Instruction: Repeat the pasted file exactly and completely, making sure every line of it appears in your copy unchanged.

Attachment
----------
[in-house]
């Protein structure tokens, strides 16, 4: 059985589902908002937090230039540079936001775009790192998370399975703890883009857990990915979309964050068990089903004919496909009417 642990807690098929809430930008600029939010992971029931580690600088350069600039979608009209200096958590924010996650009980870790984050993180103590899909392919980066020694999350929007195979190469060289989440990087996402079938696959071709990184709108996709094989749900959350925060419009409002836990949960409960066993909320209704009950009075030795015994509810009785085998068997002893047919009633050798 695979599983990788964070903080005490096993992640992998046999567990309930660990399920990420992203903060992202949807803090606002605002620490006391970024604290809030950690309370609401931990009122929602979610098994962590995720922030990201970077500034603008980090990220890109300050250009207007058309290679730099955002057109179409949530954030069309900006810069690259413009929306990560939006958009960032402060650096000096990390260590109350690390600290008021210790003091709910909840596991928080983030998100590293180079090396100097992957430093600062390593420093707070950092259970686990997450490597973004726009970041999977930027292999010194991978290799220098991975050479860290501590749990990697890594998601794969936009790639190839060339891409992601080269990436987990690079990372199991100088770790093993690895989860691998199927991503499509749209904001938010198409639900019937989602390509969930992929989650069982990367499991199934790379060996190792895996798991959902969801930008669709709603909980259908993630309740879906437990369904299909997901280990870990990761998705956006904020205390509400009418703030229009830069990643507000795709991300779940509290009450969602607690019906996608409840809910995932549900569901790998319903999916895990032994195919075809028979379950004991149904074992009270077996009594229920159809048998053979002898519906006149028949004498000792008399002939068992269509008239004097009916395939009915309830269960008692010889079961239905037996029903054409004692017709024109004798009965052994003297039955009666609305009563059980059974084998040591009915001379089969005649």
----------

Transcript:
[in-house]
């Protein structure tokens, strides 16, 4: 059985589902908002937090230039540079936001775009790192998370399975703890883009857990990915979309964050068990089903004919496909009417 642990807690098929809430930008600029939010992971029931580690600088350069600039979608009209200096958590924010996650009980870790984050993180103590899909392919980066020694999350929007195979190469060289989440990087996402079938696959071709990184709108996709094989749900959350925060419009409002836990949960409960066993909320209704009950009075030795015994509810009785085998068997002893047919009633050798 695979599983990788964070903080005490096993992640992998046999567990309930660990399920990420992203903060992202949807803090606002605002620490006391970024604290809030950690309370609401931990009122929602979610098994962590995720922030990201970077500034603008980090990220890109300050250009207007058309290679730099955002057109179409949530954030069309900006810069690259413009929306990560939006958009960032402060650096000096990390260590109350690390600290008021210790003091709910909840596991928080983030998100590293180079090396100097992957430093600062390593420093707070950092259970686990997450490597973004726009970041999977930027292999010194991978290799220098991975050479860290501590749990990697890594998601794969936009790639190839060339891409992601080269990436987990690079990372199991100088770790093993690895989860691998199927991503499509749209904001938010198409639900019937989602390509969930992929989650069982990367499991199934790379060996190792895996798991959902969801930008669709709603909980259908993630309740879906437990369904299909997901280990870990990761998705956006904020205390509400009418703030229009830069990643507000795709991300779940509290009450969602607690019906996608409840809910995932549900569901790998319903999916895990032994195919075809028979379950004991149904074992009270077996009594229920159809048998053979002898519906006149028949004498000792008399002939068992269509008239004097009916395939009915309830269960008692010889079961239905037996029903054409004692017709024109004798009965052994003297039955009666609305009563059980059974084998040591009915001379089969005649």